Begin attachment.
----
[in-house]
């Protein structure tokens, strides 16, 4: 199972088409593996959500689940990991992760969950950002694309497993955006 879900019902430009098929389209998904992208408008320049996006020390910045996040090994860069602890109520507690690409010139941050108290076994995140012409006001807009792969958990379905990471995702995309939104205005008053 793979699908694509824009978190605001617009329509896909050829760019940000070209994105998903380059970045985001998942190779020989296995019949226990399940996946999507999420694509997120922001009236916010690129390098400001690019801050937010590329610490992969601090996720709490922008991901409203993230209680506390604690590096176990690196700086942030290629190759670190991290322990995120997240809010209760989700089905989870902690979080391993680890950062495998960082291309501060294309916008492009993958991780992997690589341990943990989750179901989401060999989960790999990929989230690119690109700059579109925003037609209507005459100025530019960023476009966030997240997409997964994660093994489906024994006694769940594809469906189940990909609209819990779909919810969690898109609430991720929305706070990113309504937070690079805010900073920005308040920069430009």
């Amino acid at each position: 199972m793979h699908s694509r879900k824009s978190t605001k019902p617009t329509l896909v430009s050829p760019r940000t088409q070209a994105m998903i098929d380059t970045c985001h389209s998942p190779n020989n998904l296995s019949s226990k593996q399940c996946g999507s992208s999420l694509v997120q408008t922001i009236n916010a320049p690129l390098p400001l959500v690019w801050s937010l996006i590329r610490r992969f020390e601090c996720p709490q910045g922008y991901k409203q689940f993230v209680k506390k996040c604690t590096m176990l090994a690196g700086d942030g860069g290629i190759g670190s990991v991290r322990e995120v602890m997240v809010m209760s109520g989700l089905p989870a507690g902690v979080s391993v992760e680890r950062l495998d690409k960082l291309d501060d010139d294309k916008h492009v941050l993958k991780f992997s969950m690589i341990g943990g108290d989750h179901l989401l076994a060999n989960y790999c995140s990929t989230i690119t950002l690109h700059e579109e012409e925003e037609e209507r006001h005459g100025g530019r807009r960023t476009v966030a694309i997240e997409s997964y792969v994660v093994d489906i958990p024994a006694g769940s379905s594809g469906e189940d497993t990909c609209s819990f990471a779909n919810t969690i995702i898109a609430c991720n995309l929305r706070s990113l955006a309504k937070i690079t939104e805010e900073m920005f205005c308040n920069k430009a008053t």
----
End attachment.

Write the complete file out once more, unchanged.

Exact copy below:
[in-house]
């Protein structure tokens, strides 16, 4: 199972088409593996959500689940990991992760969950950002694309497993955006 879900019902430009098929389209998904992208408008320049996006020390910045996040090994860069602890109520507690690409010139941050108290076994995140012409006001807009792969958990379905990471995702995309939104205005008053 793979699908694509824009978190605001617009329509896909050829760019940000070209994105998903380059970045985001998942190779020989296995019949226990399940996946999507999420694509997120922001009236916010690129390098400001690019801050937010590329610490992969601090996720709490922008991901409203993230209680506390604690590096176990690196700086942030290629190759670190991290322990995120997240809010209760989700089905989870902690979080391993680890950062495998960082291309501060294309916008492009993958991780992997690589341990943990989750179901989401060999989960790999990929989230690119690109700059579109925003037609209507005459100025530019960023476009966030997240997409997964994660093994489906024994006694769940594809469906189940990909609209819990779909919810969690898109609430991720929305706070990113309504937070690079805010900073920005308040920069430009």
């Amino acid at each position: 199972m793979h699908s694509r879900k824009s978190t605001k019902p617009t329509l896909v430009s050829p760019r940000t088409q070209a994105m998903i098929d380059t970045c985001h389209s998942p190779n020989n998904l296995s019949s226990k593996q399940c996946g999507s992208s999420l694509v997120q408008t922001i009236n916010a320049p690129l390098p400001l959500v690019w801050s937010l996006i590329r610490r992969f020390e601090c996720p709490q910045g922008y991901k409203q689940f993230v209680k506390k996040c604690t590096m176990l090994a690196g700086d942030g860069g290629i190759g670190s990991v991290r322990e995120v602890m997240v809010m209760s109520g989700l089905p989870a507690g902690v979080s391993v992760e680890r950062l495998d690409k960082l291309d501060d010139d294309k916008h492009v941050l993958k991780f992997s969950m690589i341990g943990g108290d989750h179901l989401l076994a060999n989960y790999c995140s990929t989230i690119t950002l690109h700059e579109e012409e925003e037609e209507r006001h005459g100025g530019r807009r960023t476009v966030a694309i997240e997409s997964y792969v994660v093994d489906i958990p024994a006694g769940s379905s594809g469906e189940d497993t990909c609209s819990f990471a779909n919810t969690i995702i898109a609430c991720n995309l929305r706070s990113l955006a309504k937070i690079t939104e805010e900073m920005f205005c308040n920069k430009a008053t």